This not only gives you a better starting point for when you go hunting, but it also gives you a better knowledge of nature and everything that lives in it. By understanding grass you will also learn about soil types and water. This is the medium that the grass grows in and is just as important to be used successfully. It all sounds like a lot of boring book work, but believe me that when you start learning and you can identify just a few species, you will get a rewarding feeling inside that goes a long way in the satisfaction of a hunt gone well.
There are many more interesting facts that can be mentioned about the advantages in hunting when you know and understand the interaction between animals and grass, but this is "hopefully" enough to spark an interest in you.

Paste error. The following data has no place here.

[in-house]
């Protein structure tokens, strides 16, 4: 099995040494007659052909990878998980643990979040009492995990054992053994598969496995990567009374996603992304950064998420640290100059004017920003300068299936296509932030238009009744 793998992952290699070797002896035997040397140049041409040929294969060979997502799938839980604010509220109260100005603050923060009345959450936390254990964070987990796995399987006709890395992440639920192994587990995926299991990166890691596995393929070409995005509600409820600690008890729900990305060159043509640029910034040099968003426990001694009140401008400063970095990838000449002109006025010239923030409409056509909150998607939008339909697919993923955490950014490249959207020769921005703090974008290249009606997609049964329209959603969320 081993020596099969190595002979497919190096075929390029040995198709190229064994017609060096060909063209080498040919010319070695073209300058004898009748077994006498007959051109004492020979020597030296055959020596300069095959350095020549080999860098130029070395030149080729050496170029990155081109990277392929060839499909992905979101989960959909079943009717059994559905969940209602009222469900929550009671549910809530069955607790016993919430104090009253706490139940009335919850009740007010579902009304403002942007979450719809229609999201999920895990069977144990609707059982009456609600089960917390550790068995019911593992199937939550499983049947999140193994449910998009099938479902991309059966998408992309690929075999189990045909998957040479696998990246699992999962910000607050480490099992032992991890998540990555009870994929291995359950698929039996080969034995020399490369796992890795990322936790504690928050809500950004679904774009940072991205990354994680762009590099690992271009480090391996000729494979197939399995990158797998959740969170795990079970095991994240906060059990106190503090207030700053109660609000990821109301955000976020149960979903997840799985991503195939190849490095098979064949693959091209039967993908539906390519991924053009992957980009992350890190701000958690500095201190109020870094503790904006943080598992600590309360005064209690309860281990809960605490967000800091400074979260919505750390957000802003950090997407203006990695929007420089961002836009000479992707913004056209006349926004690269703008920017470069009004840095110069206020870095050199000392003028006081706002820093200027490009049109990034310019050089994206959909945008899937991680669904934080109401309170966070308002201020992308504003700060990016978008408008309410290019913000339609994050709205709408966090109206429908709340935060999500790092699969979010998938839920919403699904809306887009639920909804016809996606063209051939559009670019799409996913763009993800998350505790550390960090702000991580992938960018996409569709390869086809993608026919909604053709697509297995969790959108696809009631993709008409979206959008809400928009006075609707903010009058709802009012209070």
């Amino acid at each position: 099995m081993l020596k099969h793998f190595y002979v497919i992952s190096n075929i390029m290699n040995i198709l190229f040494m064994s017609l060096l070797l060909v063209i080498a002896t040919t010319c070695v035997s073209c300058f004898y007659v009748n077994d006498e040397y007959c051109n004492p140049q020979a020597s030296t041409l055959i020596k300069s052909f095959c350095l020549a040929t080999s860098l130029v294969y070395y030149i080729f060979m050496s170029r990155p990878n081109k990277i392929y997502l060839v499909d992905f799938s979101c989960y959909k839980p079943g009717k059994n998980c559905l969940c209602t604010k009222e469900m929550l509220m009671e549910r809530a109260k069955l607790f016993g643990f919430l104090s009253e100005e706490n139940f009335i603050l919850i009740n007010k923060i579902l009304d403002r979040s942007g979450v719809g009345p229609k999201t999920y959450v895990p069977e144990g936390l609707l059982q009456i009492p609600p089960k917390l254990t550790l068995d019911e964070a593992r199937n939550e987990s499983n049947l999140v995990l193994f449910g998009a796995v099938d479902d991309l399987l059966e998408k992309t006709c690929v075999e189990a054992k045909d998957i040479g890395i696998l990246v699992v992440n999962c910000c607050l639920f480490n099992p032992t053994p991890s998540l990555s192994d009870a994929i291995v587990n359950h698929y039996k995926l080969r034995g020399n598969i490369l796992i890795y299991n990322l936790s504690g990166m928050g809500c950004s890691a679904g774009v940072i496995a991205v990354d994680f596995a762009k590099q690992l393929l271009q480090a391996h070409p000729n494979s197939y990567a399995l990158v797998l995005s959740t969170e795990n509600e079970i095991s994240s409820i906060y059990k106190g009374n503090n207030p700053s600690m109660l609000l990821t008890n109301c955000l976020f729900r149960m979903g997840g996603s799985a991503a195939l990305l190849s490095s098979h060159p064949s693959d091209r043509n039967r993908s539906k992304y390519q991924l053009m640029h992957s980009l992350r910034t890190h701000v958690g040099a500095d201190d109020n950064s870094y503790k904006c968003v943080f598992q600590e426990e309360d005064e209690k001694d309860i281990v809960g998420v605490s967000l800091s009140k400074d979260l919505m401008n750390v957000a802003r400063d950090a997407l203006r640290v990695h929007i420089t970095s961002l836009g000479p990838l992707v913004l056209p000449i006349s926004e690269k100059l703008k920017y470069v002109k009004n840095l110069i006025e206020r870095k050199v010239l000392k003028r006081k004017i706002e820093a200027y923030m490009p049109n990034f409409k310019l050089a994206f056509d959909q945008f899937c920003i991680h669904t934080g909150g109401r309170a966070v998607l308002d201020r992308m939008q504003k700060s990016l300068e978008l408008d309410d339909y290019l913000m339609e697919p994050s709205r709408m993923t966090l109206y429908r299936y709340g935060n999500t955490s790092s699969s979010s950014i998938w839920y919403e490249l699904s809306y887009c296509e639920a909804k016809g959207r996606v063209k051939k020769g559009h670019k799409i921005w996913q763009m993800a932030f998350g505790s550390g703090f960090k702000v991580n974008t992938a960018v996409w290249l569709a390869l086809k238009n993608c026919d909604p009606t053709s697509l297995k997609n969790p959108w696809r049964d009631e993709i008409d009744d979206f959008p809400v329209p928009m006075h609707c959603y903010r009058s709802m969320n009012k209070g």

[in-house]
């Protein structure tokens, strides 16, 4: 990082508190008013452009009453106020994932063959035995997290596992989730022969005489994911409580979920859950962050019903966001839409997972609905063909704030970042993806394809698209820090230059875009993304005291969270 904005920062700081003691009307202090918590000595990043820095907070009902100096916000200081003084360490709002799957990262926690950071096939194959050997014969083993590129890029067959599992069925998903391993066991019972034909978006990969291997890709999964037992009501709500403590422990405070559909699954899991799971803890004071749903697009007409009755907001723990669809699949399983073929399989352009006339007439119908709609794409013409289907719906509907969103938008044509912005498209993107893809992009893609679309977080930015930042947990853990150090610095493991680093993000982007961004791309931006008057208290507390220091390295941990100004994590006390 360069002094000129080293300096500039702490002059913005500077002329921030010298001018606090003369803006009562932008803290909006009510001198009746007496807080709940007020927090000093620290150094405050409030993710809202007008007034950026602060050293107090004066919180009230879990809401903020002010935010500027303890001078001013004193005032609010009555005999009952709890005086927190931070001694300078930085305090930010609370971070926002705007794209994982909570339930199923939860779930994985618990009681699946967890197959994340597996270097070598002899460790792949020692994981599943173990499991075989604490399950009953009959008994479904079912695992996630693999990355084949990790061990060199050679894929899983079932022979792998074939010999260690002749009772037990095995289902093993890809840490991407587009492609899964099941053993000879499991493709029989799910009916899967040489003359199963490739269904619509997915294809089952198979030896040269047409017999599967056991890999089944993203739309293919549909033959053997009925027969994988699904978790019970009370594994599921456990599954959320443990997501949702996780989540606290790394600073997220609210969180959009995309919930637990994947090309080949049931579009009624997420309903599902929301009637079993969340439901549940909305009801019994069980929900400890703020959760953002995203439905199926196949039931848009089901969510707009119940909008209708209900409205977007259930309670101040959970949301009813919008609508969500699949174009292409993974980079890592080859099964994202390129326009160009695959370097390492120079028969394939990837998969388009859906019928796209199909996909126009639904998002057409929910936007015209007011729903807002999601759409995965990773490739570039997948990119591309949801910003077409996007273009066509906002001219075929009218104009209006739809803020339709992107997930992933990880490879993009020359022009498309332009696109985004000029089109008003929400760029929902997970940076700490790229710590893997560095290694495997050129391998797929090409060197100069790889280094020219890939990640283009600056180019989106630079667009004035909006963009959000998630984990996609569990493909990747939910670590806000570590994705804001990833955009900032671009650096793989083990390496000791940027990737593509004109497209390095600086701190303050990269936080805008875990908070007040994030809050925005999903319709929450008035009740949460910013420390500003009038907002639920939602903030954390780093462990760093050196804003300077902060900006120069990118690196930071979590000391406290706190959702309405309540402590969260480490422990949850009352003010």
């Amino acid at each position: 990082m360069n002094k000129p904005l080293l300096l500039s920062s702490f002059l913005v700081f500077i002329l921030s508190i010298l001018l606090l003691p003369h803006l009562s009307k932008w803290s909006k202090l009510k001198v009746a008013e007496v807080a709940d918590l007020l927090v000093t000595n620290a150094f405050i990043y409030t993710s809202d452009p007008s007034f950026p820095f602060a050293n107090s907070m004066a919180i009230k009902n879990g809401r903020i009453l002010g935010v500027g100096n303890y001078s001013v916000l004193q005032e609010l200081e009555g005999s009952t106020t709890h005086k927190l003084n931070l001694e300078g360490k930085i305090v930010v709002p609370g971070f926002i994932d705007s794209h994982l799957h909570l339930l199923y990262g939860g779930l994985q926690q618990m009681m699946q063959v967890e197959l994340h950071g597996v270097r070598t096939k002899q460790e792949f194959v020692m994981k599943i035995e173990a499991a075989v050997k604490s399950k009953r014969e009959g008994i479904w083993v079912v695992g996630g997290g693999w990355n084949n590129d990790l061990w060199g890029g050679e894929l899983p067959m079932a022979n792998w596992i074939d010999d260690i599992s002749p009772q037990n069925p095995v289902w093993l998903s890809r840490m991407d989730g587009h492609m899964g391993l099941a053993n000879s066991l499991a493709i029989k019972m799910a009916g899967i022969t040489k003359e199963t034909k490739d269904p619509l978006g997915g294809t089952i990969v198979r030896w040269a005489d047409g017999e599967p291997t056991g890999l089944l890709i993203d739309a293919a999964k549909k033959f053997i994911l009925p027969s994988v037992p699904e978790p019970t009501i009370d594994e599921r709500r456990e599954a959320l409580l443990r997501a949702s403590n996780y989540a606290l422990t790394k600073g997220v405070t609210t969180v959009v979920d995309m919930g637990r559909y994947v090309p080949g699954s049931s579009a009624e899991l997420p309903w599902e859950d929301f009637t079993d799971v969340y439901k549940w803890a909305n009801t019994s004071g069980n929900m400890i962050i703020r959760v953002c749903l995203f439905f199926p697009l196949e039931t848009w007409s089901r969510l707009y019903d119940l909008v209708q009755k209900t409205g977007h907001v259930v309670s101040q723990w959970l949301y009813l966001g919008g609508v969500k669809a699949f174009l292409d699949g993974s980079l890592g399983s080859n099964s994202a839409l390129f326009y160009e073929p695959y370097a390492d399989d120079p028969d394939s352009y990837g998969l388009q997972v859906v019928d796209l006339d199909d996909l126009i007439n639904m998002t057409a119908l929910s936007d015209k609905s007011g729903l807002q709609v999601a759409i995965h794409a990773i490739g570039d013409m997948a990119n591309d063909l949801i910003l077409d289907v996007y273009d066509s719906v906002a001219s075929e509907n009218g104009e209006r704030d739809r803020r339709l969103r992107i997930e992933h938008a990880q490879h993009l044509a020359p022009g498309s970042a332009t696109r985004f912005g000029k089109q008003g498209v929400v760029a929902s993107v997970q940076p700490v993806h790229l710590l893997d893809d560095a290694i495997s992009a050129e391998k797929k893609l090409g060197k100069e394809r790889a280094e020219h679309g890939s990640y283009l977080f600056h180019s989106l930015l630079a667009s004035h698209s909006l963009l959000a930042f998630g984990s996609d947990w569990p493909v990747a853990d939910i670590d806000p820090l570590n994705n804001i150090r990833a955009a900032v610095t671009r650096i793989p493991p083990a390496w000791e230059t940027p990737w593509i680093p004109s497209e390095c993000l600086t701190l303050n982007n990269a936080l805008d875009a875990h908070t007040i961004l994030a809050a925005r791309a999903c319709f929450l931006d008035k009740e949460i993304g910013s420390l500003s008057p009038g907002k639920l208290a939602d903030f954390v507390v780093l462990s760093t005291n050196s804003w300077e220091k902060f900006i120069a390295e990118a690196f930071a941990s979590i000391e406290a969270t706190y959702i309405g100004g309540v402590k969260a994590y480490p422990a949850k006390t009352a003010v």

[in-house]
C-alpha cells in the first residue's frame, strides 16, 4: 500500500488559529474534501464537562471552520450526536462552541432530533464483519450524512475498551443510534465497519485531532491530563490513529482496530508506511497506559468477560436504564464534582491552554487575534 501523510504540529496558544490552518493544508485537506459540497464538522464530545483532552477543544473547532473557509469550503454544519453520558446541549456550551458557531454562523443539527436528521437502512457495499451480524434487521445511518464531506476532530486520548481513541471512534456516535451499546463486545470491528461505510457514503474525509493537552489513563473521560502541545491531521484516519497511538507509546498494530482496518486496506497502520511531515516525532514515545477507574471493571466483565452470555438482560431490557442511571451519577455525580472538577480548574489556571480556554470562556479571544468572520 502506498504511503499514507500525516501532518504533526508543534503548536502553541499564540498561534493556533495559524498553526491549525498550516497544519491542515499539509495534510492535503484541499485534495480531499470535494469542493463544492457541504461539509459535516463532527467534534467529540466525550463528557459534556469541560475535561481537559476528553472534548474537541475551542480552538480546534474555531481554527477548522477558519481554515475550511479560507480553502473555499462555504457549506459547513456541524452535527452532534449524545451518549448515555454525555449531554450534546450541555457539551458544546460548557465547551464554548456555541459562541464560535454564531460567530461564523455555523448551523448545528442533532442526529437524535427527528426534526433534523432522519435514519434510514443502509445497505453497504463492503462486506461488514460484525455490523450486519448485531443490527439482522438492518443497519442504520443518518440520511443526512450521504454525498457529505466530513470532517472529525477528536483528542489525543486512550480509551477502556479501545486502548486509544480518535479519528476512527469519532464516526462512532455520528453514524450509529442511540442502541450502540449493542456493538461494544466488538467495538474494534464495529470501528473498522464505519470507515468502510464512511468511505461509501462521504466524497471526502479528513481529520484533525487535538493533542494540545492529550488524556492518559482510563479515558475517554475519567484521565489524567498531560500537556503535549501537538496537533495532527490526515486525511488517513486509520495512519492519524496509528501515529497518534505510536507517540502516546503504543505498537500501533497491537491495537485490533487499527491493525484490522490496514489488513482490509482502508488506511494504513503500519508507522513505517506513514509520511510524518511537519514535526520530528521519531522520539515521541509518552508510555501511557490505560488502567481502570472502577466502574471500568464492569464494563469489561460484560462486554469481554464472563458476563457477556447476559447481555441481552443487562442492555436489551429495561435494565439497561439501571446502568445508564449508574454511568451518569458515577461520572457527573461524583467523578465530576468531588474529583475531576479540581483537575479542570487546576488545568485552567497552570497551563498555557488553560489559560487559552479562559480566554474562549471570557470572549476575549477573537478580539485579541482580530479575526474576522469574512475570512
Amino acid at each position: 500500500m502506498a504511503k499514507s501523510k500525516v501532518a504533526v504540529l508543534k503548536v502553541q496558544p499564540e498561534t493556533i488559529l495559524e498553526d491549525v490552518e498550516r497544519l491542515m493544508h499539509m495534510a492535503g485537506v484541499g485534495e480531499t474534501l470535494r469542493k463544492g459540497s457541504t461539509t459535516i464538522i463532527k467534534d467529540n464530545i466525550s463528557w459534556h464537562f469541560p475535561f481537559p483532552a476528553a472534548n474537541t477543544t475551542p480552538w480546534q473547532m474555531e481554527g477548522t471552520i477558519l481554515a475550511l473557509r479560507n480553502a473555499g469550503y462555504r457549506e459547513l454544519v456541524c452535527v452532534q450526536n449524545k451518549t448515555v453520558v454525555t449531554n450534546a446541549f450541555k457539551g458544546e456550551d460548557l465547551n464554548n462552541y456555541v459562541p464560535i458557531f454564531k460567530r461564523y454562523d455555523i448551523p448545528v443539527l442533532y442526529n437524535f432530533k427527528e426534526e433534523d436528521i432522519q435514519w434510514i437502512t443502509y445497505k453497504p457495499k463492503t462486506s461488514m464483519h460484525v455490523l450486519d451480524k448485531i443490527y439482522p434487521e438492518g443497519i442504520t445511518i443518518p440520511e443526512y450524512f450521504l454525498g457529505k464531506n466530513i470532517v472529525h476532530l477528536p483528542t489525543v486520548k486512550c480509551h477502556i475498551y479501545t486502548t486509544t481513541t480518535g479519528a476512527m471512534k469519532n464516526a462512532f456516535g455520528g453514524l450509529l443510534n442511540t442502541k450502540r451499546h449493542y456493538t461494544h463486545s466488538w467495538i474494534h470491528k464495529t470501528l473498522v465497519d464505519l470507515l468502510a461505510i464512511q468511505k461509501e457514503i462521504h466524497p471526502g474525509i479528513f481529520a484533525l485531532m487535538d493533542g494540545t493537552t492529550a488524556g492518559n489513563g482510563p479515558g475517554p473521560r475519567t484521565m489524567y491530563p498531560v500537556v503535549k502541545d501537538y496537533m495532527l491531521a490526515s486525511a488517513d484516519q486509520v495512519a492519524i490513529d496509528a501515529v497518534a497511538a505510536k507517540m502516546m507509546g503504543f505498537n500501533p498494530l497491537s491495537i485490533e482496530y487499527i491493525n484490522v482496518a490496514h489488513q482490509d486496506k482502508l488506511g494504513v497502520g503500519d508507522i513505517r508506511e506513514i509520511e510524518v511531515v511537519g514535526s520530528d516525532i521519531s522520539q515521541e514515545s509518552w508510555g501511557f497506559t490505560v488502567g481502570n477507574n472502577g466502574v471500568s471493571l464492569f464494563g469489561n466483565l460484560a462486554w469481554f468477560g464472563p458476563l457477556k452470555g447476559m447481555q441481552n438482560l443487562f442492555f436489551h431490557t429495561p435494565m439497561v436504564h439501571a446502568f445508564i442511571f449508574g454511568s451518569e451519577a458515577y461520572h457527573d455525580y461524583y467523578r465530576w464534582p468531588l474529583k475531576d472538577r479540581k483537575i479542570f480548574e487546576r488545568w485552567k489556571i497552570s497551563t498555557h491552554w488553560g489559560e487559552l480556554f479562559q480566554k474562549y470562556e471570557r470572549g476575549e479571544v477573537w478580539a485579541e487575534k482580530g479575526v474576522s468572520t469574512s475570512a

Next time – Browsers and trees.
Fritz Rabé – Melorani Safaris/Fritz Rabe Bowhunting
Updated: Thursday, January 30, 2014 9:12 AM
About the Author
Fritz has been bowhunting for the past 28 years and the last 22 years as a Professional Hunter (PH) that specializes in dangerous game. He was the first PH to guide a female bowhunter on a successful lion hunt. He was also the first PH to guide one client successfully for the Big Six and crocodile. He has hunted/guided clients to all the huntable species in South Africa, except the black rhino. He also hunts all over Africa for special trophies like mountain nyala in the Rift Valley of Ethiopia, Lord Derby eland and giant forest hog in the Central African Republic, dwarf buffalo, forest elephant, bongo and forest sitatunga in Cameroon.
Fritz hunts a lot in the Zambezi Valley of Zimbabwe, the Kafue area of Zambia and the Zambezi flood plain of Mozambique. He is a full member of PHASA (Professional Hunters Association of SA) as well as a SABA (South African Bowhunters Association) instructor. Fritz has also hunted and guided in Canada and Spain.